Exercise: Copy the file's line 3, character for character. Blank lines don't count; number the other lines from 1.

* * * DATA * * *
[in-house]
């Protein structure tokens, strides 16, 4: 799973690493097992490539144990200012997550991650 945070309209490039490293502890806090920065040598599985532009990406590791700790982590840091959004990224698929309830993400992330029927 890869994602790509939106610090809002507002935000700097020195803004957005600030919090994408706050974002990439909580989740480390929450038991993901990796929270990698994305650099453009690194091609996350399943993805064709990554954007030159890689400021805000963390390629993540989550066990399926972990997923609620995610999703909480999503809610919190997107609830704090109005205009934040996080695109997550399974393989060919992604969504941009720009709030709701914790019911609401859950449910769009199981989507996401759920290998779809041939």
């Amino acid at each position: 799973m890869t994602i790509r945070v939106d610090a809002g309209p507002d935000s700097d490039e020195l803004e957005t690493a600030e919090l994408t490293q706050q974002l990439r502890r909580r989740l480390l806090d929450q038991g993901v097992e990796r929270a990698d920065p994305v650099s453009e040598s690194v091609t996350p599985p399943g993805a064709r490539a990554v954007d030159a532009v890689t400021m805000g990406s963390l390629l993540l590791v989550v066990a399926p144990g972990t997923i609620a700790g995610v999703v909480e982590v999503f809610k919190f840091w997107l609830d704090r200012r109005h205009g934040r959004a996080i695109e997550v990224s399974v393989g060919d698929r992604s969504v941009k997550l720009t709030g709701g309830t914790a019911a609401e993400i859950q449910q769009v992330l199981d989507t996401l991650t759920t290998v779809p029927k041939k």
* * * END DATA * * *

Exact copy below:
């Amino acid at each position: 799973m890869t994602i790509r945070v939106d610090a809002g309209p507002d935000s700097d490039e020195l803004e957005t690493a600030e919090l994408t490293q706050q974002l990439r502890r909580r989740l480390l806090d929450q038991g993901v097992e990796r929270a990698d920065p994305v650099s453009e040598s690194v091609t996350p599985p399943g993805a064709r490539a990554v954007d030159a532009v890689t400021m805000g990406s963390l390629l993540l590791v989550v066990a399926p144990g972990t997923i609620a700790g995610v999703v909480e982590v999503f809610k919190f840091w997107l609830d704090r200012r109005h205009g934040r959004a996080i695109e997550v990224s399974v393989g060919d698929r992604s969504v941009k997550l720009t709030g709701g309830t914790a019911a609401e993400i859950q449910q769009v992330l199981d989507t996401l991650t759920t290998v779809p029927k041939k």